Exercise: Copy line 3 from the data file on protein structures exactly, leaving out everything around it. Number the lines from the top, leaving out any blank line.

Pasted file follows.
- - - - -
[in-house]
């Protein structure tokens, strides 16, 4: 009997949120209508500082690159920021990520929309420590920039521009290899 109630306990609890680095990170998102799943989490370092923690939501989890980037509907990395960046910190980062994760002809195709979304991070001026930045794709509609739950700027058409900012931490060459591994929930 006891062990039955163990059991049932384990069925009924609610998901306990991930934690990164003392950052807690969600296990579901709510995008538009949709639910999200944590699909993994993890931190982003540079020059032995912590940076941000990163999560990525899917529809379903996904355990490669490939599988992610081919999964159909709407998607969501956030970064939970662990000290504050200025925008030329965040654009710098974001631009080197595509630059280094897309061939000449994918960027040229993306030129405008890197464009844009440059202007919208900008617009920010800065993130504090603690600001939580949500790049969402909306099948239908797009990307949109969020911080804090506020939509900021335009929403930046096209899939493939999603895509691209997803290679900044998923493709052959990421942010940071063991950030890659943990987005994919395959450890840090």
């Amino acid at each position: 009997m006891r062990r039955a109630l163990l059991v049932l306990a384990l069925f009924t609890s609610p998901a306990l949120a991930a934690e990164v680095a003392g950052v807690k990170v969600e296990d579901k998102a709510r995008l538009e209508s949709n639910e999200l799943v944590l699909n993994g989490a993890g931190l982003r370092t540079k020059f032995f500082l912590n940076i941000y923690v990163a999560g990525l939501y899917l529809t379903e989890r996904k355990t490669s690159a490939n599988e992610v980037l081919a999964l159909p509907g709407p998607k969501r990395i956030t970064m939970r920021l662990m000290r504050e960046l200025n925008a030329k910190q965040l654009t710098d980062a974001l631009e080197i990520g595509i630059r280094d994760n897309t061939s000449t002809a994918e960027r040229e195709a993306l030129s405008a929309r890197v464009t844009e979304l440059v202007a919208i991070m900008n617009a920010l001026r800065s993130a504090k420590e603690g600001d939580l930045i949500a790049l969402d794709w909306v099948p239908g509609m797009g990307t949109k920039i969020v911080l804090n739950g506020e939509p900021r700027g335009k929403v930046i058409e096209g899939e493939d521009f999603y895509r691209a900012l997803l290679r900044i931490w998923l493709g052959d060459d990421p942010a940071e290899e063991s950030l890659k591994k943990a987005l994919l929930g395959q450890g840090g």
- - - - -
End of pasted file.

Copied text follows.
């Amino acid at each position: 009997m006891r062990r039955a109630l163990l059991v049932l306990a384990l069925f009924t609890s609610p998901a306990l949120a991930a934690e990164v680095a003392g950052v807690k990170v969600e296990d579901k998102a709510r995008l538009e209508s949709n639910e999200l799943v944590l699909n993994g989490a993890g931190l982003r370092t540079k020059f032995f500082l912590n940076i941000y923690v990163a999560g990525l939501y899917l529809t379903e989890r996904k355990t490669s690159a490939n599988e992610v980037l081919a999964l159909p509907g709407p998607k969501r990395i956030t970064m939970r920021l662990m000290r504050e960046l200025n925008a030329k910190q965040l654009t710098d980062a974001l631009e080197i990520g595509i630059r280094d994760n897309t061939s000449t002809a994918e960027r040229e195709a993306l030129s405008a929309r890197v464009t844009e979304l440059v202007a919208i991070m900008n617009a920010l001026r800065s993130a504090k420590e603690g600001d939580l930045i949500a790049l969402d794709w909306v099948p239908g509609m797009g990307t949109k920039i969020v911080l804090n739950g506020e939509p900021r700027g335009k929403v930046i058409e096209g899939e493939d521009f999603y895509r691209a900012l997803l290679r900044i931490w998923l493709g052959d060459d990421p942010a940071e290899e063991s950030l890659k591994k943990a987005l994919l929930g395959q450890g840090g």